From recognizing strangers on your porch to helping arrest a shoplifter, facial recognition software has been implemented in a wide variety of ways. Whether those use-cases can be called revolutionary is up in the air, though the implementation of facial recognition technology in order to help the blind is certainly revolutionary. This smart cane with facial recognition technology was first spotted by Phys.org.
Developed by Birmingham City University students Steve Adigbo, Waheed Rafiq, and Richard Howlett, the trio’s XploR smart cane can detect faces from up to roughly 33 feet away. The cane will match faces with images stored on the cane’s internal storage with facial recognition technology. If there’s a match, the cane will vibrate and guide users towards their loved ones with an ear piece and audio guidance software. The software will communicate with the ear piece via Bluetooth, while GPS is also implemented to help with navigation.
For Adigbo, such a project hits close to home, since his grandfather is someone who could benefit from it. “My grandfather is blind, and I know how useful this device could be for him,” said Adigbo. “The smart cane incorporates facial recognition technology to alert the user when they are approaching a relative or friend.”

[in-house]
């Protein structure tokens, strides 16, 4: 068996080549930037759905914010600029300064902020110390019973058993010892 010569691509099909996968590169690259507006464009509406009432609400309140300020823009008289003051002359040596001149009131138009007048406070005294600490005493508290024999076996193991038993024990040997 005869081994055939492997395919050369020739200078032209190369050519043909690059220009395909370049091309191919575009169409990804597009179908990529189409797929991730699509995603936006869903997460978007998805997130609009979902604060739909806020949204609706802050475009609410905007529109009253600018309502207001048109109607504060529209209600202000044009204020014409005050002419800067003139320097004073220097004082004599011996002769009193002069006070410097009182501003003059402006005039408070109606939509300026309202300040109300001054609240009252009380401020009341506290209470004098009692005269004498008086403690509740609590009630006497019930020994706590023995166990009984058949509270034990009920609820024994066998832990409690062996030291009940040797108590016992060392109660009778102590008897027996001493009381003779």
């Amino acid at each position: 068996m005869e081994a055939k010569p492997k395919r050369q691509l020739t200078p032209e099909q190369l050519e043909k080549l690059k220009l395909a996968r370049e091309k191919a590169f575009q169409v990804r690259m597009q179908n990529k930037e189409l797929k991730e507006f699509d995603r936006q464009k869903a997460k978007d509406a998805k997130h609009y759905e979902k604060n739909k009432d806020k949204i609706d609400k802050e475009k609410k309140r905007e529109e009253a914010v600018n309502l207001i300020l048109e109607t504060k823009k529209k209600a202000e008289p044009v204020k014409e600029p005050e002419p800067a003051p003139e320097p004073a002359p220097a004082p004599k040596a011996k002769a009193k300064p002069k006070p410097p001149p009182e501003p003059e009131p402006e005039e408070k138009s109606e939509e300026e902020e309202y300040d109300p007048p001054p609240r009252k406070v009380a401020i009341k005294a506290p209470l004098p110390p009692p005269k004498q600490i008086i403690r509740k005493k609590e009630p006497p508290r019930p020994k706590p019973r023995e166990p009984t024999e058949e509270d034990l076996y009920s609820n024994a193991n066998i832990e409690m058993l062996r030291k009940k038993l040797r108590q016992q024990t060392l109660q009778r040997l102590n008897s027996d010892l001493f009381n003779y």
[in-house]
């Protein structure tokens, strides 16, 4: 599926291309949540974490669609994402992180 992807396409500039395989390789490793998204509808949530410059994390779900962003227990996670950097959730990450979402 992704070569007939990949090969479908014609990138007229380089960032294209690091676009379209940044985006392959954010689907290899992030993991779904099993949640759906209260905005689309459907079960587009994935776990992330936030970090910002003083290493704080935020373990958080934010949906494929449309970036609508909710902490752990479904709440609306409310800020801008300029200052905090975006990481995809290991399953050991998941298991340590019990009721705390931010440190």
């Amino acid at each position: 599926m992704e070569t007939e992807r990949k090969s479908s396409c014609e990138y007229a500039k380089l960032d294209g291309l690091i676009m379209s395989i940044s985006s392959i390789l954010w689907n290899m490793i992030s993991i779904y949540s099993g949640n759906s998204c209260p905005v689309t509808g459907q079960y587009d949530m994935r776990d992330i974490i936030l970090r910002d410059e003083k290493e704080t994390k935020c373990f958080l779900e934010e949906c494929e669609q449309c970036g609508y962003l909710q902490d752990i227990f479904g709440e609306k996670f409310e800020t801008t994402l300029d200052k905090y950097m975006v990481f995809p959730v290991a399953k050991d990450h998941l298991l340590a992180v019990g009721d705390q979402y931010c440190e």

Adigbo also says there’s nothing quite like this, a statement that rings true when looking at the various uses of facial recognition technology. Microsoft’s prototype comes the closest to the ICT students’ project, though Microsoft’s implementation is more designed to help the blind with general navigation.
The students plan to show off the XploR for various organizations in Germany later this year, with the trio also planning to demo the cane itself, as well as its training and security features, at the Beacon Centre for the Blind in Wolverhampton, West Midlands, located in England.